What Does Christmas Mean to Me? Randy Alcorn's Responses to Questions

What is your fondest Christmas memory?

My mother’s smile. I vividly remember 40 years ago, sitting at a dining room table with my mother and brother, after a huge turkey dinner and opening presents on Christmas Eve. I remember playing Monopoly at the same table on which my little girls ate Christmas dinner twenty years later, in Nanci’s and my home (after my mom died). Though I didn’t grow up in a Christian home, I had the privilege of leading my mom to Christ after I came to the Lord in high school. Yet as I look back, my mother’s smile and decorations and gift-giving and meal-preparation were the heart and soul of Christmas in our home. I cannot think of Christmas without thinking of my mother’s smile—and I can’t wait to see that smile again.

What is your favorite part of waking up on Christmas morning?

As a child, it was the first waking realization that it was Christmas, which was the best day of the year, even in our nonchristian family. My first move was to jump up and look out my bedroom window to see if it had snowed last night. Usually not, but several memorable times it did. After the snow-check, my brother Lance and I would run to our stockings hung by mom in the living room. I would open the contents slowly, including the ever-present Whitman’s Samplers, stretching it out, not wanting it to end.

We got the big presents on Christmas eve, but there was a special joy in the little treasures wrapped up in the stockings. I didn’t understand then that these little gifts represented the greatest gift ever given—God’s Son. Now, as an adult, a father and a grandfather, I feel those same childlike feelings, a warmth and anticipation. But what I feel now on Christmas that I didn’t many years ago is anticipation for a New Earth, without sin and curse and suffering—a redeemed earth where I will live and work and play and worship and serve with Christian family and friends, and countless new friends besides.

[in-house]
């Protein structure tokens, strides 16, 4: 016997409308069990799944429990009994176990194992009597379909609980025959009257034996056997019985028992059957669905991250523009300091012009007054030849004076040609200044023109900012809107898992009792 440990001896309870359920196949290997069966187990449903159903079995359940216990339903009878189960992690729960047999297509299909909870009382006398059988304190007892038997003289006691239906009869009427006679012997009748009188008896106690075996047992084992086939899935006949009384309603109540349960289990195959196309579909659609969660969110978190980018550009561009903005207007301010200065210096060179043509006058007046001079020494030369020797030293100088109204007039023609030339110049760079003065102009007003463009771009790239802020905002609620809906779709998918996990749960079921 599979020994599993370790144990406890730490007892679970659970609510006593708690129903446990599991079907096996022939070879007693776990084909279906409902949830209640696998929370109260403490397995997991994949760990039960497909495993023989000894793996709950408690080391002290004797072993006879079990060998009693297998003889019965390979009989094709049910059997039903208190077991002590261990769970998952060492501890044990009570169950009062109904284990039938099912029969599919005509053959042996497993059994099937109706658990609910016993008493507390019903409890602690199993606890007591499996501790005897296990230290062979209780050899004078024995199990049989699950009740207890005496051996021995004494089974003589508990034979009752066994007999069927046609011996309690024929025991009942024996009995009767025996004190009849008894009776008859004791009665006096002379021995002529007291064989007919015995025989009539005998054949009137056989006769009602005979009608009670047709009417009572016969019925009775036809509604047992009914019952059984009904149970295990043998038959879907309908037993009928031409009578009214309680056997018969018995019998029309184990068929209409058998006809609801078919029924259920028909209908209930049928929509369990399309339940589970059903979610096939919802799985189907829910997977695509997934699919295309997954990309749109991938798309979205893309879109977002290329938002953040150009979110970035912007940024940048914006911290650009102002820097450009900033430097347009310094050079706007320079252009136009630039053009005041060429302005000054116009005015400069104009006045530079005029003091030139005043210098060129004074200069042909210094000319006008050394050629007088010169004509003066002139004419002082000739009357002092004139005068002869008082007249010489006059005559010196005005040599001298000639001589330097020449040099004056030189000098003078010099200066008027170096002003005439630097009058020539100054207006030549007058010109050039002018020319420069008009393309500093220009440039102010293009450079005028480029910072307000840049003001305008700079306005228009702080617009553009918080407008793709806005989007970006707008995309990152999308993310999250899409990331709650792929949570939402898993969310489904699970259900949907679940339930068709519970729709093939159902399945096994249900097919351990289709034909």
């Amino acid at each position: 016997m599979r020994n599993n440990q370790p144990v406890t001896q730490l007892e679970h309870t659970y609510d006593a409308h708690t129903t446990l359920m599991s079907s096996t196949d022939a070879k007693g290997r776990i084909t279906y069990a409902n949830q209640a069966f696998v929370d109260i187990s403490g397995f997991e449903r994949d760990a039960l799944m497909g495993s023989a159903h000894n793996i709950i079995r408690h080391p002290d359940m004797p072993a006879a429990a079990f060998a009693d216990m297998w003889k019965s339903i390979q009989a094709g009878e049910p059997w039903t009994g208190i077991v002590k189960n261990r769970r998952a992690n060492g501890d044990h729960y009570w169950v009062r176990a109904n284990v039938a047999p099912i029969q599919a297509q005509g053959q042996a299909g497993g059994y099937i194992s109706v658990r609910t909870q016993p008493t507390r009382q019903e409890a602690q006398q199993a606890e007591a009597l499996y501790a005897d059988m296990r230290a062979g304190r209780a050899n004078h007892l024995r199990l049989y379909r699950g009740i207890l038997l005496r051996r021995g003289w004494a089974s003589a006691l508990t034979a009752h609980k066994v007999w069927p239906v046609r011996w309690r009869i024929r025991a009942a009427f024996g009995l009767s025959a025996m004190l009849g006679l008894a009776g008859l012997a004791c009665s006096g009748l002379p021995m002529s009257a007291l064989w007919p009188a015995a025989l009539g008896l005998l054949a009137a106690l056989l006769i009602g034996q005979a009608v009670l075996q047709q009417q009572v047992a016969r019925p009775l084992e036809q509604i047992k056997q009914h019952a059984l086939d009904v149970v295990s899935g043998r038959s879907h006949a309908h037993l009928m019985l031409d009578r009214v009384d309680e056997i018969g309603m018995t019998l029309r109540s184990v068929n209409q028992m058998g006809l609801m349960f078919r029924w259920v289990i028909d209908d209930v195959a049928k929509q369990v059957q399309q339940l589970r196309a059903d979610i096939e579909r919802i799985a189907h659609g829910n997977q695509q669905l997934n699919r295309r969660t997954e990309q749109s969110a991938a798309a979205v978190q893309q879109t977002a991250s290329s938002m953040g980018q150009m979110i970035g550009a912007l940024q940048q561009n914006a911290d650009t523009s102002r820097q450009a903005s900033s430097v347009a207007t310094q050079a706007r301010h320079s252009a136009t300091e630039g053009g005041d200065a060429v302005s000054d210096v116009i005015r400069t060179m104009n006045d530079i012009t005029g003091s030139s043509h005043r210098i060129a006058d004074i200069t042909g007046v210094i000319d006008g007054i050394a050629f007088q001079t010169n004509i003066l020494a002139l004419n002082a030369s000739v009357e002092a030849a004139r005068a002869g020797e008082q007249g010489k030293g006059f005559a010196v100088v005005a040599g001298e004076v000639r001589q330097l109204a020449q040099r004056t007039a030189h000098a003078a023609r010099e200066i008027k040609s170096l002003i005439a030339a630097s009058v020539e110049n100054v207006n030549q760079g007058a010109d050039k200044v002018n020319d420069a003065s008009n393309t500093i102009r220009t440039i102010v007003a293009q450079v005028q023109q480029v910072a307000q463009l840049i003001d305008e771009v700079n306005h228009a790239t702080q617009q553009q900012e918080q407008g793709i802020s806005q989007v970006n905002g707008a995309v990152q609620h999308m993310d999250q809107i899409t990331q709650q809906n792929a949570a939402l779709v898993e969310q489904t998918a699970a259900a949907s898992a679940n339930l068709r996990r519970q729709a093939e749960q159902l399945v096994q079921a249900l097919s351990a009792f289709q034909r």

I feel a spirit of adventure not just for the passing joys of Christmas, but for an eternal Christmas, a great story where—as C. S. Lewis put it at the end of the Chronicles of Narnia—every chapter will be better than the one before.

What is your favorite Christmas carol or secular Christmas song? Why?

When I was a kid I liked “Silent Night,” even though I didn’t understand the meaning. Now my favorite is “Joy to the World,” because as my wife pointed out to me years ago, it’s the Christmas song that looks forward to Christ’s return and the New Earth. “He rules the world with truth and grace.” That’s what my heart longs for. “No more let sins and sorrows grow, nor thorns infest the ground; he comes to make his blessings flow far as the curse is found.” Christ’s redemptive work will restore the earth to what God originally intended. Everything touched by the curse will be renewed and transformed into something great. “Joy to the World”—by the power of the risen Christ, the old world will be transformed into the new!

How has Christmas changed for you over the years?

The radical change was when I, as a high-schooler, came to Christ. Suddenly I understood Christmas. In the years since then I’ve come to understand the grace of Jesus more each year. When our daughters were little I saw a joy and delight in their eyes that was like what I had in my heart as a child, but it was much better, because they knew the Christ of Christmas. Today they and their husbands walk with Jesus and this year their children will be experiencing their first post-natal Christmas. They’ll begin some of their own traditions, and perhaps carry on some of ours. Christmas is about giving—and in the giving we gain so much, for we draw near to Christ, the ultimate giver. As Jesus said, it really “is more blessed to give than to receive.”

What is the deepest prayer of your heart this Christmas?

That people would understand that Jesus is the person they were made by and made for. That they would understand that He loved them enough to go to the cross for them and pay the price for their sins so that they could live forever with Him on the New Earth, the eternal Heaven.

There’s a true story of a Christ-loving man who lay dying. His son asked, “Dad, how do you feel?”

His father replied: “Son, I feel like a little boy on Christmas Eve.”

Christmas is coming. We live our lives between the first Christmas and the second. We look back to that first Christmas and the life of Jesus on the earth for some 33 years—but we look forward to the Christmas in which the resurrected Christ will return and we, his resurrected people, will live with him forever on the New Earth. And right when we think “It doesn’t get any better than this”....it will!

Photo by Andy Cat on Unsplash

Randy Alcorn (@randyalcorn) is the author of over sixty books and the founder and director of Eternal Perspective Ministries